Li, Tania Murray. “Indigeneity, capitalism, and the management of dispossession.” Current Anthropology 51.3 (2010): 385-414.
Li’s article is a great read. Abstract:
Focusing mainly on Asia, this article tracks a link between the collective, inalienable land-tenure regimes currently associated with indigeneity and attempts to prevent piecemeal dispossession of small-scale farmers through land sale and debt. Collective landholding is sometimes imposed by local groups on their own members as they act to defend their livelihoods and communities. More often, however, it has been imposed from outside, first by paternalistic officials of the colonial period and now by a new set of experts and advocates who assume responsibility for deciding who should and who should not be exposed to the risks and opportunities of market engagement. From the perspective of their proponents, however, attempts to institutionalize collective landholdings are not impositions at all. They simply confirm a culturally distinct formation naturally present among “tribal” or “indigenous” people. Yet rural populations have repeatedly failed to conform to the assumptions embedded in schemes designed for their protection. They cross social and spatial boundaries. Some demand recognition of individualized land rights as they respond to market opportunities. Others are unable to escape the extractive relations that visions of cultural alterity and harmonious collectivity too often overlook. Meanwhile, dispossessory processes roll on unrecognized or unobserved.
In 1982, the legacy of plantation agriculture resulted in the near-total dismantling of Oahu’s dairy industry when high levels of heptachlor were found in locally produced milk and in the breast milk of nursing mothers. The toxin’s presence in the milk supply traced to the use of heptachlor in the pineapple industry, which sold chopped pineapple leaves tainted with the hazardous chemical as cattle feed.
When the milk was recalled in March ‘82, some studies suggested that it had been contaminated since the fall of 1980. There is clearly some danger. Heptachlor causes cancer in laboratory animals, and it affects unborn children, because it passes through the placenta to the fetus.
Broder has won a $1 million settlement from Foremost and another $3 million from Meadow Gold. The $4 million will be used for a medical monitoring program designed to discover what effects drinking contaminated milk had on Hawaii’s population. (Feb 1987)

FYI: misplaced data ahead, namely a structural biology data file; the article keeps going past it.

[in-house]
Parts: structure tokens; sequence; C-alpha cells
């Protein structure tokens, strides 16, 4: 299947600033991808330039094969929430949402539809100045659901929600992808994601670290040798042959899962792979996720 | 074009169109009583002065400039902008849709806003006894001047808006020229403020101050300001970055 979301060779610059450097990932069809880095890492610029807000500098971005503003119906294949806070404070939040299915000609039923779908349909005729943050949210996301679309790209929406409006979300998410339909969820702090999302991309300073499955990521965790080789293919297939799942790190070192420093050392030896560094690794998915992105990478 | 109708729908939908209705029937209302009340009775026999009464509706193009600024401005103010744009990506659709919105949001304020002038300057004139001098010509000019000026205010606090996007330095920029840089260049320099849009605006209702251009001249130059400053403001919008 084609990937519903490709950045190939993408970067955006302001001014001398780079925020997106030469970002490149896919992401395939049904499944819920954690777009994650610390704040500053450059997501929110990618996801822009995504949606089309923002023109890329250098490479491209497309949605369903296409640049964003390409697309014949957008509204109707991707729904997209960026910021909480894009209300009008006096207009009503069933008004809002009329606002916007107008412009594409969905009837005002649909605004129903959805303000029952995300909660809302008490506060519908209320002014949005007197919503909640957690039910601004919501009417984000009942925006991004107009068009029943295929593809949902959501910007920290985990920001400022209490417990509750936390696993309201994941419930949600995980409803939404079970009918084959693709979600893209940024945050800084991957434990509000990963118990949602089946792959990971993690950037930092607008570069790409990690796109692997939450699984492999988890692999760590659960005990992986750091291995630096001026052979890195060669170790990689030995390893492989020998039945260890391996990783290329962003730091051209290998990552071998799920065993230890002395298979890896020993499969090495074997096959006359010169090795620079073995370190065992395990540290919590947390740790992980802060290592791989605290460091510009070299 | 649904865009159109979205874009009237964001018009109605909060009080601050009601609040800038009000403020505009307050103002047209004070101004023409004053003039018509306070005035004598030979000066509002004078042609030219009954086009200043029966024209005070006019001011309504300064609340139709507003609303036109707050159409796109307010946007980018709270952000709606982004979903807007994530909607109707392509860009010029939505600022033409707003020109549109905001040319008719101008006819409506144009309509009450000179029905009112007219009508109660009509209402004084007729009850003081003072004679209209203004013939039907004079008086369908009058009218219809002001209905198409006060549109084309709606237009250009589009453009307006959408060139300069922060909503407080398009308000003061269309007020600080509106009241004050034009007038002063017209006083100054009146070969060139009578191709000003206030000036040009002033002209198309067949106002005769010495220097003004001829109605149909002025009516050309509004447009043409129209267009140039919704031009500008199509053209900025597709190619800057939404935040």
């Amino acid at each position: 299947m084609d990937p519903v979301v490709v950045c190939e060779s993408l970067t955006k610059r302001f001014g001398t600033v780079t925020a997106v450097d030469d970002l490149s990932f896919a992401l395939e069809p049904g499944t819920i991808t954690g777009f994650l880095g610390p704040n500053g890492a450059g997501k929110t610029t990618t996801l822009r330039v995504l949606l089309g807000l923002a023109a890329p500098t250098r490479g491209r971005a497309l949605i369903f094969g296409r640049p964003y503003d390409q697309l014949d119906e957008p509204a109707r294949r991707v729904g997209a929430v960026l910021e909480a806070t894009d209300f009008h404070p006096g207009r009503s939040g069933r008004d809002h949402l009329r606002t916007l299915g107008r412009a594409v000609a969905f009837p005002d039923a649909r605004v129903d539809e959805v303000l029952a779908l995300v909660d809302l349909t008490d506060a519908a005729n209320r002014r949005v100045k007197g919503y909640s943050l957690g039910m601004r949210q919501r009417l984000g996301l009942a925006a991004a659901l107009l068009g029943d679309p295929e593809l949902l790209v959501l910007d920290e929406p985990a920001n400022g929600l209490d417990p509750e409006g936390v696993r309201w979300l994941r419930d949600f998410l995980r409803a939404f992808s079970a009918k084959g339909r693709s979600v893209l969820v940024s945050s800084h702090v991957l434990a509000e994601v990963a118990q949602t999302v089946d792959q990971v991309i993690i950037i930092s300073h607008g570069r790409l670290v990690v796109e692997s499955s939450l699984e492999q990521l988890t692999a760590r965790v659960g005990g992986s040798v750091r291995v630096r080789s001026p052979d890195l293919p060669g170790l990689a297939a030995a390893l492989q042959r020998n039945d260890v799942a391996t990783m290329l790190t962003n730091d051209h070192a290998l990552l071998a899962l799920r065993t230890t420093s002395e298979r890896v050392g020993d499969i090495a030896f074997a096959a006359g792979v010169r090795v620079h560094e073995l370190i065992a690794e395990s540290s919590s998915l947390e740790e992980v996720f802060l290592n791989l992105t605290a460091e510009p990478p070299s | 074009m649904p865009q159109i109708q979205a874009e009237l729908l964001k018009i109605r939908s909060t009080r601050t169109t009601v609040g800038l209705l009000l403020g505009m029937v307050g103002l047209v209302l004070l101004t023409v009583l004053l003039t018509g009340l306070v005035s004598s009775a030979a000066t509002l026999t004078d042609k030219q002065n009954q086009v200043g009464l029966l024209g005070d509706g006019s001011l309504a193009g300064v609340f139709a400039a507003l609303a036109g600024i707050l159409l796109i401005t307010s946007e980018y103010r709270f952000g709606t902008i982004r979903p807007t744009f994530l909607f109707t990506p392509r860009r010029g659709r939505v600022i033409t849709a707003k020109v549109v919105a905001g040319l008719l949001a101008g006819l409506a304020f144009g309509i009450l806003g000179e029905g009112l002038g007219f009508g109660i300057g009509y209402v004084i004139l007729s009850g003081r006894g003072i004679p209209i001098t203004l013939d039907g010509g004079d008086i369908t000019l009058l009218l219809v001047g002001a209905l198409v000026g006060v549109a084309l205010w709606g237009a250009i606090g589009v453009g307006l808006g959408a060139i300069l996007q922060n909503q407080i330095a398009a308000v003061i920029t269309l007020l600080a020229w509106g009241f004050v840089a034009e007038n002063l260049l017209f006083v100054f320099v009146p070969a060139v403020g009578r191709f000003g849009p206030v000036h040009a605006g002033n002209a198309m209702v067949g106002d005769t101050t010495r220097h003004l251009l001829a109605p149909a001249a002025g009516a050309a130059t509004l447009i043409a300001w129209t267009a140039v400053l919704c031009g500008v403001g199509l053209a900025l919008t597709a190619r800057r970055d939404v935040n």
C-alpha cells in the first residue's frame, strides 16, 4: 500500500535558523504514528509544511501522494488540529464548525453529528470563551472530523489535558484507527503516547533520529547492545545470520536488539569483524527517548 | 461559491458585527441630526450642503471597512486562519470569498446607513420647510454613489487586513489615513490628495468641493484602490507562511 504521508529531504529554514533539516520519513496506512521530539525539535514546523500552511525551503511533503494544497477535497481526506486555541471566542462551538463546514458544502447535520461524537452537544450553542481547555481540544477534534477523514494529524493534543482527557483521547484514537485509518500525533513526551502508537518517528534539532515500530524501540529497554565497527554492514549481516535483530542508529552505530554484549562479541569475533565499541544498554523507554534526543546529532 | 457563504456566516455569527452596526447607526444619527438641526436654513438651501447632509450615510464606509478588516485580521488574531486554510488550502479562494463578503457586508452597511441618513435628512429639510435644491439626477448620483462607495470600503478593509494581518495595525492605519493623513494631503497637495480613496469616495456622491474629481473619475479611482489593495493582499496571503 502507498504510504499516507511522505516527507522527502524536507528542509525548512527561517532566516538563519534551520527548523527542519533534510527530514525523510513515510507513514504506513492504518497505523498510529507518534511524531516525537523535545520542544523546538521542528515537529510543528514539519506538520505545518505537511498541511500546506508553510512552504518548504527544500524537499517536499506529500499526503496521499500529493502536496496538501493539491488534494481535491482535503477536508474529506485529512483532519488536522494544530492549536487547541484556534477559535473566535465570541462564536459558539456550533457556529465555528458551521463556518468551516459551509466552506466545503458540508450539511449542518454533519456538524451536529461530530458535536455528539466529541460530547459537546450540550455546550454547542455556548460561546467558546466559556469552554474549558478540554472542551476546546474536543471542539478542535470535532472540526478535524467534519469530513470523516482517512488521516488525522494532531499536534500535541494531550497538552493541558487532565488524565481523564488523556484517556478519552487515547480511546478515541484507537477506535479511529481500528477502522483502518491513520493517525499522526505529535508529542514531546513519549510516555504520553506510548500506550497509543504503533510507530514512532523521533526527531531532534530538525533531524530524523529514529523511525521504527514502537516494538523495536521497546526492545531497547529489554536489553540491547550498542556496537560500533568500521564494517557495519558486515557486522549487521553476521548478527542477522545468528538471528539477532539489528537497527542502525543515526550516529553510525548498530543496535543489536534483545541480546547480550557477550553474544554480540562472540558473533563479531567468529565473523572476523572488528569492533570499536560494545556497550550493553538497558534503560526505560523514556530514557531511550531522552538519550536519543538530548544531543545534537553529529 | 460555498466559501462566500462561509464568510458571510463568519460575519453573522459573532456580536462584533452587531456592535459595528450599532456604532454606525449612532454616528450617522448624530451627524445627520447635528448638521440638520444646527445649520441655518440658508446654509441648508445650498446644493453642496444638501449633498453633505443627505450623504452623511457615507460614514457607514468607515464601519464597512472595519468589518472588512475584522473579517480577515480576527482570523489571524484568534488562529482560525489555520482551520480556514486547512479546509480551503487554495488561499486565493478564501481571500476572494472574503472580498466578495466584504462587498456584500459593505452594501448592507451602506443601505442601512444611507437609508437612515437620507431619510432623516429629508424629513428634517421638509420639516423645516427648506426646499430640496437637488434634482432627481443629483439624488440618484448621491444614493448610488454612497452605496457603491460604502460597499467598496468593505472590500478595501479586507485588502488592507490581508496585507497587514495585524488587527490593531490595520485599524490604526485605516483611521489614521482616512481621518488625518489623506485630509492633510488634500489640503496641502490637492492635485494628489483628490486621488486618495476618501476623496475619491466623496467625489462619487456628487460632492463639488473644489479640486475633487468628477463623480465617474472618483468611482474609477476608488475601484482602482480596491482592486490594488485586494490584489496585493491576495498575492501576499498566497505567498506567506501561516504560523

I think about how an issue like GMOs is not just about GMOs, but about the persistent looming presence of industrial agriculture on these islands. While I am not comfortable with relying on GMO as a proxy for the larger questions about corporate agriculture, people’s mistrust of corporation’s promises re: food safety has a back story. The creation of new products and the expansion of markets for those products, even “whole foods” like pineapple, have ramifications for land and labor.
Gary Y. Okihiro. Pineapple Culture: A History of the Tropical and Temperate Zones, University of California Press, 2009
Reviewed by Hiroshi Kitamura in the journal Labor: Studies in Working Class Histories of the Americas
Presumed to have been first discovered and domesticated by hunter-gatherer communities in the Amazon rain forests, the pineapple caught the fancy of European explorers, aristocrats, plant collectors, and artists who cherished the rare tropical fruit as a symbol of wealth and privilege. As the pineapple circulated widely through mercantile and colonial networks, it soon reached the shores of Hawai’i. Originally settled by Polynesian voyagers centuries ago, this island community was gradually taken over by European, and more decisively, US expansionists, who erected government offices, missions, and sugar mills to solidify their rule over these strategically valued islands. The pineapple became a mainstay in their plantation fields following the annexation of 1898. Owing in no small measure to James Dole’s Hawaiian Pineapple Company and its streamlined production techniques, the treasured fruit quickly turned into the second largest commodity (next to sugarcane) in the Hawaiian economy.
The rise of the Hawaiian pineapple helped transform the once uncommon fruit into an affordable middle-class commodity. Okihiro shows how this transition inspired the creation of a “new” pineapple culture in the United States. In the colonial era, the pineapple was already more than an edible fruit, as its image graced the wealthy’s doorways, teapots, lamps, oil paintings, laces, and other material possessions. The Hawaiian pineapple of the late nineteenth and early twentieth centuries was more widely spread; available both fresh and canned, it penetrated upper- and middle-class cultures via cookbooks, women’s magazines (such as Ladies’ Home Journal), and dinner menus on cruise lines. Colored with tropes of tropical exoticism, ecological fecundity, healthfulness, and feminine seduction, from its alienating conditions.